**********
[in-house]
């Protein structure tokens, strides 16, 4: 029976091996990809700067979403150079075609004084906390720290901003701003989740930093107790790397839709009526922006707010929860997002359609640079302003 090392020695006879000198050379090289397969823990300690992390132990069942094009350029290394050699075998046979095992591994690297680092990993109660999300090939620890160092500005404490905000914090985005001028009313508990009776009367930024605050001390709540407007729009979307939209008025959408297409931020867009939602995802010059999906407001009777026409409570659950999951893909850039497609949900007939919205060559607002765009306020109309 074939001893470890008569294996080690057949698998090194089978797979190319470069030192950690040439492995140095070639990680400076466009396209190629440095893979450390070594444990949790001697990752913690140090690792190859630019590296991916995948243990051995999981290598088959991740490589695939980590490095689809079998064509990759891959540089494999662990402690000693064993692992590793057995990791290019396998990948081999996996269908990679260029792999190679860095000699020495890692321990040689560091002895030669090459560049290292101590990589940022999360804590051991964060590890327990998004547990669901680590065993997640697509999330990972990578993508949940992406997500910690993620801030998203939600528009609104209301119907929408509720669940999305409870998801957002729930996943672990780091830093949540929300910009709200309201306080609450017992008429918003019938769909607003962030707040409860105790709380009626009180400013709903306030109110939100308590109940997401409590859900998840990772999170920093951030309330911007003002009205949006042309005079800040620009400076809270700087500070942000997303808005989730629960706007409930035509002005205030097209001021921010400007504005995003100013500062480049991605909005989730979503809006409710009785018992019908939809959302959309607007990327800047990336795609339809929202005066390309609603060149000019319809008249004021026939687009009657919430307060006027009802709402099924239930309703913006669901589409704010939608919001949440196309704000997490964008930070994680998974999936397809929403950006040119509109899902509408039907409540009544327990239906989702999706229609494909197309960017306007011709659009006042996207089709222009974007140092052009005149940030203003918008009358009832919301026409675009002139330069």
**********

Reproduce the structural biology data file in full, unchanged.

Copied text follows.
[in-house]
């Protein structure tokens, strides 16, 4: 029976091996990809700067979403150079075609004084906390720290901003701003989740930093107790790397839709009526922006707010929860997002359609640079302003 090392020695006879000198050379090289397969823990300690992390132990069942094009350029290394050699075998046979095992591994690297680092990993109660999300090939620890160092500005404490905000914090985005001028009313508990009776009367930024605050001390709540407007729009979307939209008025959408297409931020867009939602995802010059999906407001009777026409409570659950999951893909850039497609949900007939919205060559607002765009306020109309 074939001893470890008569294996080690057949698998090194089978797979190319470069030192950690040439492995140095070639990680400076466009396209190629440095893979450390070594444990949790001697990752913690140090690792190859630019590296991916995948243990051995999981290598088959991740490589695939980590490095689809079998064509990759891959540089494999662990402690000693064993692992590793057995990791290019396998990948081999996996269908990679260029792999190679860095000699020495890692321990040689560091002895030669090459560049290292101590990589940022999360804590051991964060590890327990998004547990669901680590065993997640697509999330990972990578993508949940992406997500910690993620801030998203939600528009609104209301119907929408509720669940999305409870998801957002729930996943672990780091830093949540929300910009709200309201306080609450017992008429918003019938769909607003962030707040409860105790709380009626009180400013709903306030109110939100308590109940997401409590859900998840990772999170920093951030309330911007003002009205949006042309005079800040620009400076809270700087500070942000997303808005989730629960706007409930035509002005205030097209001021921010400007504005995003100013500062480049991605909005989730979503809006409710009785018992019908939809959302959309607007990327800047990336795609339809929202005066390309609603060149000019319809008249004021026939687009009657919430307060006027009802709402099924239930309703913006669901589409704010939608919001949440196309704000997490964008930070994680998974999936397809929403950006040119509109899902509408039907409540009544327990239906989702999706229609494909197309960017306007011709659009006042996207089709222009974007140092052009005149940030203003918008009358009832919301026409675009002139330069």